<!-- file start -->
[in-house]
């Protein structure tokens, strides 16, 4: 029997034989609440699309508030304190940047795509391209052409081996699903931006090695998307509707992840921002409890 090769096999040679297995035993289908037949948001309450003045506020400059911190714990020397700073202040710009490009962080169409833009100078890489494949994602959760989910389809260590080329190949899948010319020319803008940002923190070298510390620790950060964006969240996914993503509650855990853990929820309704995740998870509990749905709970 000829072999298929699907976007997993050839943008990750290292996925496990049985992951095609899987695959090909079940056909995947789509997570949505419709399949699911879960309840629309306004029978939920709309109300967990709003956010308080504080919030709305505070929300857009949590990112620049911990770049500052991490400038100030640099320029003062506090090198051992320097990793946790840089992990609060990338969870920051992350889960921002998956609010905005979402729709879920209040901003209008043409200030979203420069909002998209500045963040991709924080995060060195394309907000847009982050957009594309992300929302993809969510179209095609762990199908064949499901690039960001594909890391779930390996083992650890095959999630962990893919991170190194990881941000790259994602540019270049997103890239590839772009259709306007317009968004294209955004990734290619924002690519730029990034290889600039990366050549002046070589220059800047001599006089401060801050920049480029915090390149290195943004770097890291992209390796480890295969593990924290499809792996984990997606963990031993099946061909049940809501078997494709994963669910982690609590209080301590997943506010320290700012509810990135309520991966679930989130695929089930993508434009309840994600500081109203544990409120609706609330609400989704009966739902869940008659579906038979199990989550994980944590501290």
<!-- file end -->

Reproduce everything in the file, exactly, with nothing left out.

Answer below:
[in-house]
């Protein structure tokens, strides 16, 4: 029997034989609440699309508030304190940047795509391209052409081996699903931006090695998307509707992840921002409890 090769096999040679297995035993289908037949948001309450003045506020400059911190714990020397700073202040710009490009962080169409833009100078890489494949994602959760989910389809260590080329190949899948010319020319803008940002923190070298510390620790950060964006969240996914993503509650855990853990929820309704995740998870509990749905709970 000829072999298929699907976007997993050839943008990750290292996925496990049985992951095609899987695959090909079940056909995947789509997570949505419709399949699911879960309840629309306004029978939920709309109300967990709003956010308080504080919030709305505070929300857009949590990112620049911990770049500052991490400038100030640099320029003062506090090198051992320097990793946790840089992990609060990338969870920051992350889960921002998956609010905005979402729709879920209040901003209008043409200030979203420069909002998209500045963040991709924080995060060195394309907000847009982050957009594309992300929302993809969510179209095609762990199908064949499901690039960001594909890391779930390996083992650890095959999630962990893919991170190194990881941000790259994602540019270049997103890239590839772009259709306007317009968004294209955004990734290619924002690519730029990034290889600039990366050549002046070589220059800047001599006089401060801050920049480029915090390149290195943004770097890291992209390796480890295969593990924290499809792996984990997606963990031993099946061909049940809501078997494709994963669910982690609590209080301590997943506010320290700012509810990135309520991966679930989130695929089930993508434009309840994600500081109203544990409120609706609330609400989704009966739902869940008659579906038979199990989550994980944590501290």